Alex Ovechkin has played in six Stanley Cup Playoffs series during his NHL career, but Thursday night's game against the Boston Bruins marks the first time he'll appear in a Game 1 on the road.
The Washington Capitals' string of four consecutive Southeast Division titles was snipped in this tumultuous regular season, as they conceded that banner to the Florida Panthers and rallied for the No. 7 seed in the East.
Ovechkin had a rally of his own that coincided with — one could argue initiated — the Capitals qualifying for the playoffs. He had 16 points in his last 19 games, including 12 goals.
That helped reduce the taste of bile left from the most underwhelming offensive season of Ovechkin's career: 38 goals and 27 assists, the first time he finished below a point-per-game average. But it left both the star and his team in the unusual quandary of being hyped to the moon in October and then being written off against the defending champs in April.
How Ovechkin responds will determine if the Capital upset the Bruins.
In his career, Ovechkin has 12 goals and 17 assists against Boston in 27 games. Recently, the Bruins have actually done a hell of a job keeping Ovechkin from hitting the back of the net. He has one goal in his last seven games against Boston; he didn't score one this season, and the Capitals managed to go 3-1-0 against the champs.
But in a seven-game playoff series, they'll need him, as they've needed him for the majority of their victories this season.
According to the Washington Post, the Capitals were 21-5-4 this season when he scored at least one goal, including 5-1-2 in March and April. In 41 wins, Ovechkin has 48 points. In 37 losses, Ovechkin has 17 points.
He's a catalyst for the team, scoring the first goal of the game nine times and the first goal for Washington in a game 14 times. He's also a closer: Ovechkin is the only Capital with two overtime goals, and has scored seven of his 38 goals in the final 10 minutes of the third or in OT.
The Bruins, however, are one of the best-prepared teams in the Eastern Conference to face a player like Ovechkin, thanks to defensive juggernaut Zdeno Chara. From the Worcester Telegram:
If Ovechkin and first-line mates Brooks Laich and Troy Brouwer are on the ice, you can expect to see Chara and shutdown sidekick Dennis Seidenberg out there, too.
"It's something that motivates me," Chara said of the looming showdown. "It's something that I enjoy, competing against the best players. Obviously, they have a few great players on their team. Sometimes the matchups are hard to get, especially on the road. When you do get them, you want to make the best of them."
Chara, Seidenberg, Patrice Bergeron, Brad Marchand and other Bruins will work in concert to shut down Ovechkin by any means necessary. The Capitals captain relishes that.
"The more physical game it's gonna be, the more it's going to be better," he said.
Tarik El-Bashir of the Post said Ovechkin needs to answer the bell in one of the first two games of this series in Boston, calling it nothing less than a chance for redemption for Ovechkin.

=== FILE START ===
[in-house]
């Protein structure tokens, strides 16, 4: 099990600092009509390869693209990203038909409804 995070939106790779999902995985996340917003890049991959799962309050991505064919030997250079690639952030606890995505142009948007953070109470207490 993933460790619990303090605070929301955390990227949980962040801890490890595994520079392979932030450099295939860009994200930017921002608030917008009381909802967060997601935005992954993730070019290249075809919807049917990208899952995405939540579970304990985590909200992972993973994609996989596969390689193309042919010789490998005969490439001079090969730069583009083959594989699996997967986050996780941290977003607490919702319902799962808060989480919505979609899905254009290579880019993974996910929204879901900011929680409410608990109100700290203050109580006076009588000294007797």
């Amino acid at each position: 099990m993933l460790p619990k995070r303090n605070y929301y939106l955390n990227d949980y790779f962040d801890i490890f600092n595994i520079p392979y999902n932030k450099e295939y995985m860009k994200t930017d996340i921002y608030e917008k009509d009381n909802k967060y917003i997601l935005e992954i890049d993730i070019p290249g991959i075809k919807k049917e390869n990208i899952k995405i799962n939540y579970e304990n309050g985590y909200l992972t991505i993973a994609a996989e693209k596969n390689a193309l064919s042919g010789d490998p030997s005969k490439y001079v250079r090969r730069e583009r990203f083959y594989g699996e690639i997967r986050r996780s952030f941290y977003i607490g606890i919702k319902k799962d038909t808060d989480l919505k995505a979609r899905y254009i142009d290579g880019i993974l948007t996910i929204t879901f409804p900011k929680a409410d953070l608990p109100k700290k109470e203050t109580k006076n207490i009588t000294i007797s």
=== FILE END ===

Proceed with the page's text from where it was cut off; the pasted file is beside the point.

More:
If Ovechkin manages to continue his recent surge and ignite a deep run in the playoffs, few will remember his regular season struggles or the fact that the Capitals didn't clinch a berth until the final week of the regular season. After all, legacies in the NHL are forged in the postseason. If anyone understands that, it's Ovechkin, who has a trophy case full of awards but has not come close to claiming the one that matters most.
If he falters, though, the potential ramifications could be severe. A first-round exit — particularly one in which the Capitals offer little resistance — would mark the third time in five years their season ended in the quarterfinals. It could lead to sweeping changes for a team The Hockey News predicted would win the Stanley Cup in August. It also means the window of opportunity, the one that seemed to be so wide open four seasons ago, just closed another inch or two.
In 37 playoff games, Alex Ovechkin has 50 points - 25 goals, 25 assists and four game-winners.
What he doesn't have: a signature series victory.
Ovie's Capitals have been the favorite pushed to the brink or upset by lesser teams (the Rangers, Canadiens, Lightning) or beaten by an evenly matched foe (Flyers, Penguins). They've yet to win a playoff series that didn't involve the New York Rangers.
There are other considerations for the Capitals beyond Ovechkin's series: How Braden Holtby handles the playoff pressure as a rookie, and whether Michal Neuvirth will be healthy enough to supplant him if he falters. How the Caps handle the Bruins' physicality, and whether they can squeeze any secondary scoring out from Nicklas Backstrom, Alex Semin and Jason Chimera.
But this is Ovechkin's moment. For the first time in his career, the rock star has been relegated to being an opening act for a bigger band.
His generational peers have long surpassed him in postseason success, despite his postseason output. If he leads the Capitals to a series upset of the Boston Bruins, Alex Ovechkin changes the conversation about himself and his team.
"Maybe there's gonna be more surprises than you think it's gonna be," said Ovechkin of this week of the Bruins' series.